The Chrysalids

The Chrysalids (US: Re-birth)  
First edition hardback cover
First edition hardback cover
Author(s) John Wyndham
Cover artist Spencer Wilson
Country United Kingdom
Language English
Genre(s) Science fiction novel
Publisher Michael Joseph
Publication date 1955
Media type Print (Hardback and Paperback)
Preceded by The Kraken Wakes
Followed by The Midwich Cuckoos

The Chrysalids (US title: Re-Birth) is a science fiction novel by John Wyndham, first published in 1955 by Michael Joseph. It is the least typical of Wyndham's major novels, but regarded by some people as his best.[1][2] An early manuscript was originally entitled Time for a Change.[3]

The novel was adapted for BBC radio by Barbara Clegg in 1982[4] and for the theater by playwright David Harrower in 1999.[5]

Contents

Plot summary

A few thousand years in the future post-apocalypse rural Labrador has become a warmer and more hospitable place than it is at present. The inhabitants of Labrador have vague historical recollections of the "Old People", a technologically advanced civilization which existed long ago and which they believe was destroyed when God sent "Tribulation" to the world to punish their forebears' sins. The society that has survived in Labrador is loosely reminiscent of the American frontier during the 18th century.

The inhabitants practise a form of fundamentalist Christianity with post-apocalyptic prohibitions. They believe that in order to follow God's word and prevent another Tribulation, they need to preserve absolute normality among the surviving humans, plants and animals. Genetic invariance has been elevated to the highest religious principle, and humans with even minor mutations are considered "Blasphemies" and the handiwork of the Devil.

Individuals not conforming to a strict physical norm are either killed or sterilized and banished to the Fringes, a lawless and untamed area still rife with animal and plant mutations. Arguments occur over the keeping of a tailless cat or the possession of oversize horses. These are deemed by the government to be legitimate breeds either pre-existing or achieved through conventional breeding. The government's position is considered both cynical and heretical by the orthodox frontier community.

The inland rural settlement of Waknuk is a frontier farming community, populated with hardy and pious individuals intent on reclaiming land from the Fringes. Ten-year-old David Strorm, the son of Waknuk's zealous religious patriarch, has inexplicably vivid dreams of brightly lit cities and horseless carts that are at odds with his pre-industrial experience. Despite David's rigorous religious training, he befriends Sophie, a girl carefully concealing the fact that she has six toes on each foot. With the nonchalance of childhood David keeps her secret. The subsequent discovery of Sophie's mutation and her family's attempted flight causes David to wonder at the brutal persecution of human "Blasphemies" and the ritual culling of animal and plant "Deviations". David and a few others of his generation harbour their own invisible mutation: they have strong telepathic abilities. David begins to question why all who are different must be banished or killed.

As they mature, David and his fellow telepaths realize that their unusual mutation would be considered a "blasphemy" and they carefully conceal their abilities. That their mutation cannot be directly detected allows their unusual abilities to remain undiscovered for a time. Eventually some of the group are exposed and David, his half-cousin Rosalind and younger sister Petra flee to the Fringes. Through the unusually strong telepathic abilities of Petra they make contact with a more advanced society in distant "Sealand". David, Rosalind and Petra elude their would-be captors and are rescued by a Sealand expedition sent to discover the source of Petra's telepathic transmissions.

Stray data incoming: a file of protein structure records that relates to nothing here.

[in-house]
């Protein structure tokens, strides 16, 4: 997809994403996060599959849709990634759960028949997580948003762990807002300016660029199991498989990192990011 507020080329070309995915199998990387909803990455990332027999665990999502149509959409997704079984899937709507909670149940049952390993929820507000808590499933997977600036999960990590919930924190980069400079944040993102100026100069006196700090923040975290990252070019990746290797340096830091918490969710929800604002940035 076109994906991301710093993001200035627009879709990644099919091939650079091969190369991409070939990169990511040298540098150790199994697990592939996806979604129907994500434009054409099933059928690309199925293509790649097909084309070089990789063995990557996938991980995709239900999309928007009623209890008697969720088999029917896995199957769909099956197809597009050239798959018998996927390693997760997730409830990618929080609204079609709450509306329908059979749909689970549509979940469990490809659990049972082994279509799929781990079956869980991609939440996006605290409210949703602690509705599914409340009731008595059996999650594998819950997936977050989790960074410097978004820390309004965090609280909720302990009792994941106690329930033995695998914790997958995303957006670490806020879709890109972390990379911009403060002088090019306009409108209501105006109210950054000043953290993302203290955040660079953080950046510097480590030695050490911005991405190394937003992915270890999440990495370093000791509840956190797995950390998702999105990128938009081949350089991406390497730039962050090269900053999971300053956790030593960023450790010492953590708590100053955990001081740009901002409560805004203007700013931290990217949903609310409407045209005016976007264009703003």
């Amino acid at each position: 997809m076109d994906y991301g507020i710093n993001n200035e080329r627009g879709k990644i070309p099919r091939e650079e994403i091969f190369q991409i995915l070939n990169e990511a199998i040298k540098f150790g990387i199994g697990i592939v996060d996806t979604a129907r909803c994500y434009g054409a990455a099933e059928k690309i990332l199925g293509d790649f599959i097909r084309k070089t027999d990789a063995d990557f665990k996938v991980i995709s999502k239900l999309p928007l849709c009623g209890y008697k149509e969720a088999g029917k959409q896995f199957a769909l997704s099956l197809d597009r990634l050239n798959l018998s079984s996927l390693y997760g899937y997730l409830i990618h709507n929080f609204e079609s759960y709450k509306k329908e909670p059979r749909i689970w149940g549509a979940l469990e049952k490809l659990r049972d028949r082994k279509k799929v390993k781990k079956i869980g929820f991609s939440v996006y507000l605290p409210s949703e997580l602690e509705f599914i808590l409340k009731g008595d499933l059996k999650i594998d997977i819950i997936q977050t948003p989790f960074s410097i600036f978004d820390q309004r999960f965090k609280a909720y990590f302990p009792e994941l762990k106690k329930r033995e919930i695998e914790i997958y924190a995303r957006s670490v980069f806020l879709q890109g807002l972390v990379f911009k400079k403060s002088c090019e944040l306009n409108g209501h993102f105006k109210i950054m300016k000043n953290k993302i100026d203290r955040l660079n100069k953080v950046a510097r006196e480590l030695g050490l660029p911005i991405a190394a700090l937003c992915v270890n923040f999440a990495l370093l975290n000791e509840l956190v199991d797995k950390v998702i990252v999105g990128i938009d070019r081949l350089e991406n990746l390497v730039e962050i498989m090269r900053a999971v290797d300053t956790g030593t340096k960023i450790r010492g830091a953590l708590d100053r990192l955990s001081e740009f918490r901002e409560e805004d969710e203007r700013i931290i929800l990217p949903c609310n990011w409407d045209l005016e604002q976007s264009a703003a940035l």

Though the nature of "Tribulation" is not explicitly stated, it is implied that it was a nuclear holocaust, both by the mutations, and by the stories of sailors who report blackened, glassy wastes to the south-west where the remains of faintly glowing cities can be seen (presumably the east coast of the US). Sailors venturing too close to these ruins experience symptoms consistent with radiation sickness. A woman from Sealand, a character with evident knowledge of the Old People's technology, mentions "the power of gods in the hands of children".

Major characters

  • David Strorm, is the narrator of the story. David is one of a small group of youngsters who can communicate with each other via telepathy. However, their community's theological prejudice against anyone who is abnormal means he and the others must keep their abilities carefully hidden. David and Rosalind’s love for each other is kept secret from their parents because of a bitter feud between their families.
  • Sophie Wender is a young girl born with six toes on each foot. Sophie lives with her parents in an isolated cottage somewhere north west of Waknuk, her deviation from the "norm" keeping her from associating with other children.
  • Joseph Strorm is the father of David and Petra. He is deeply religious and unyielding on the subject of mutations and blasphemy, punishing David severely for an unintentionally blasphemous remark about "needing an extra hand" to apply a bandage.
  • Uncle Axel is a widely traveled former sailor, open minded and willing to question conventional religious precepts. Upon discovering David's telepathy, he counsels reticence and extracts a promise that David take great care not to allow others to learn of his mutation.
  • Petra Strorm is the youngest of the Strorm children and the group of telepaths discovers her ability is extraordinarily strong and difficult to resist, placing the group at greater risk of discovery.
  • Rosalind Morton is David's closest friend among the group of telepaths, but they become more of a couple later on in the book. She lives on a neighbouring farm and is David's half cousin.
  • The Sealand woman and her people are from a more technologically advanced society where telepathic ability, while not ubiquitous, is far more common and is accepted, promoted and studied.
  • Michael is the most objective, perceptive and decisive of the telepaths, the best educated, and in many ways plays a leading role in the group despite his physical absence from events in the story. His telepathic abilities remain secret, and during the pursuit into the Fringes he joins the leading posse in order to give updates and warnings to David, Rosalind and Petra as they flee.
  • Rachel is the last remaining telepathic in Waknuk after David, Rosalind and Petra are brought to Sealand. She is afraid of loneliness, while being in love with Michael, as Rosalind loves David. As a result of this love, Michael remains behind with Rachel when they find out that the aircraft bringing the four of the telepaths to Sealand cannot take Rachel as well. He hopes to arrive in Sealand with Rachel in tow.